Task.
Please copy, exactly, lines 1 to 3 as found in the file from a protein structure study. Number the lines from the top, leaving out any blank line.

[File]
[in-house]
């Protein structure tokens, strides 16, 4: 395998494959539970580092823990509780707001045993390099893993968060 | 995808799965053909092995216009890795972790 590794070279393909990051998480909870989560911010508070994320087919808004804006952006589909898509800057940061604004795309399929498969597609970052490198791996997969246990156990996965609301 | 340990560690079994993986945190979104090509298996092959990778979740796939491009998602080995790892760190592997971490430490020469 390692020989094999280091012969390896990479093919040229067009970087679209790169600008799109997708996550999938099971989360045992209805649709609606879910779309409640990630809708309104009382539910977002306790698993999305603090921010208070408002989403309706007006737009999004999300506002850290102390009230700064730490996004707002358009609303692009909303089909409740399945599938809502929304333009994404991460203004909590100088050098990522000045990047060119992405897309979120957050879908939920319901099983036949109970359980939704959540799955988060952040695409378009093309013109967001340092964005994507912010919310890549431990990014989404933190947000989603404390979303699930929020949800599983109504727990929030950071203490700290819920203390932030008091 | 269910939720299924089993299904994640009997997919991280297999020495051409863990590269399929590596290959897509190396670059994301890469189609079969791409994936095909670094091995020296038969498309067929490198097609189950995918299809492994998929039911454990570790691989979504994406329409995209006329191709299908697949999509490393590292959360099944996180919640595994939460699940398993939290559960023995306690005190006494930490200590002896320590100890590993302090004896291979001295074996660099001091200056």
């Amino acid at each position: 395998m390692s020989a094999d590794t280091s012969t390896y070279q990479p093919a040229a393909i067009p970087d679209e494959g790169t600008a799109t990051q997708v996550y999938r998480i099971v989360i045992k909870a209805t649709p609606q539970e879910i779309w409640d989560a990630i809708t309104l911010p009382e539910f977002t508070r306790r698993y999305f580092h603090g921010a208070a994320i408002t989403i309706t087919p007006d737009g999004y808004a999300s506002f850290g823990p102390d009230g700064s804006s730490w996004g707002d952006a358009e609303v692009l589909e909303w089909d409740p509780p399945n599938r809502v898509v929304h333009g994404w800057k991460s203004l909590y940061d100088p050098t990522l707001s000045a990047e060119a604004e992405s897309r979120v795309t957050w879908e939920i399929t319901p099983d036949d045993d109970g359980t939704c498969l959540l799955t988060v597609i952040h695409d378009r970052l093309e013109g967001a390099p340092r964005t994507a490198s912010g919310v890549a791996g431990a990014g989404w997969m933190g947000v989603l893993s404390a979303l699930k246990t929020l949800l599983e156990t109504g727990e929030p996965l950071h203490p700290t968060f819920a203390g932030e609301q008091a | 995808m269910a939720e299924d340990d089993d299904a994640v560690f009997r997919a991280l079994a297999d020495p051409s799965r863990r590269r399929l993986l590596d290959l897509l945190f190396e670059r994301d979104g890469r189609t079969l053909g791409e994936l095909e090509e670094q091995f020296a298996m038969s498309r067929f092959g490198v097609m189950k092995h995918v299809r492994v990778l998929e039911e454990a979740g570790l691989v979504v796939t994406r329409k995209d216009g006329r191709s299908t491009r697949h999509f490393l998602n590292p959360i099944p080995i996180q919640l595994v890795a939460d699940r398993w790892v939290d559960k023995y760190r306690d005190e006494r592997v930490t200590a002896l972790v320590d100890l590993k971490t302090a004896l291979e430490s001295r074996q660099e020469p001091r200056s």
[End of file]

[in-house]
């Protein structure tokens, strides 16, 4: 395998494959539970580092823990509780707001045993390099893993968060 | 995808799965053909092995216009890795972790 590794070279393909990051998480909870989560911010508070994320087919808004804006952006589909898509800057940061604004795309399929498969597609970052490198791996997969246990156990996965609301 | 340990560690079994993986945190979104090509298996092959990778979740796939491009998602080995790892760190592997971490430490020469 390692020989094999280091012969390896990479093919040229067009970087679209790169600008799109997708996550999938099971989360045992209805649709609606879910779309409640990630809708309104009382539910977002306790698993999305603090921010208070408002989403309706007006737009999004999300506002850290102390009230700064730490996004707002358009609303692009909303089909409740399945599938809502929304333009994404991460203004909590100088050098990522000045990047060119992405897309979120957050879908939920319901099983036949109970359980939704959540799955988060952040695409378009093309013109967001340092964005994507912010919310890549431990990014989404933190947000989603404390979303699930929020949800599983109504727990929030950071203490700290819920203390932030008091 | 269910939720299924089993299904994640009997997919991280297999020495051409863990590269399929590596290959897509190396670059994301890469189609079969791409994936095909670094091995020296038969498309067929490198097609189950995918299809492994998929039911454990570790691989979504994406329409995209006329191709299908697949999509490393590292959360099944996180919640595994939460699940398993939290559960023995306690005190006494930490200590002896320590100890590993302090004896291979001295074996660099001091200056």
């Amino acid at each position: 395998m390692s020989a094999d590794t280091s012969t390896y070279q990479p093919a040229a393909i067009p970087d679209e494959g790169t600008a799109t990051q997708v996550y999938r998480i099971v989360i045992k909870a209805t649709p609606q539970e879910i779309w409640d989560a990630i809708t309104l911010p009382e539910f977002t508070r306790r698993y999305f580092h603090g921010a208070a994320i408002t989403i309706t087919p007006d737009g999004y808004a999300s506002f850290g823990p102390d009230g700064s804006s730490w996004g707002d952006a358009e609303v692009l589909e909303w089909d409740p509780p399945n599938r809502v898509v929304h333009g994404w800057k991460s203004l909590y940061d100088p050098t990522l707001s000045a990047e060119a604004e992405s897309r979120v795309t957050w879908e939920i399929t319901p099983d036949d045993d109970g359980t939704c498969l959540l799955t988060v597609i952040h695409d378009r970052l093309e013109g967001a390099p340092r964005t994507a490198s912010g919310v890549a791996g431990a990014g989404w997969m933190g947000v989603l893993s404390a979303l699930k246990t929020l949800l599983e156990t109504g727990e929030p996965l950071h203490p700290t968060f819920a203390g932030e609301q008091a | 995808m269910a939720e299924d340990d089993d299904a994640v560690f009997r997919a991280l079994a297999d020495p051409s799965r863990r590269r399929l993986l590596d290959l897509l945190f190396e670059r994301d979104g890469r189609t079969l053909g791409e994936l095909e090509e670094q091995f020296a298996m038969s498309r067929f092959g490198v097609m189950k092995h995918v299809r492994v990778l998929e039911e454990a979740g570790l691989v979504v796939t994406r329409k995209d216009g006329r191709s299908t491009r697949h999509f490393l998602n590292p959360i099944p080995i996180q919640l595994v890795a939460d699940r398993w790892v939290d559960k023995y760190r306690d005190e006494r592997v930490t200590a002896l972790v320590d100890l590993k971490t302090a004896l291979e430490s001295r074996q660099e020469p001091r200056s």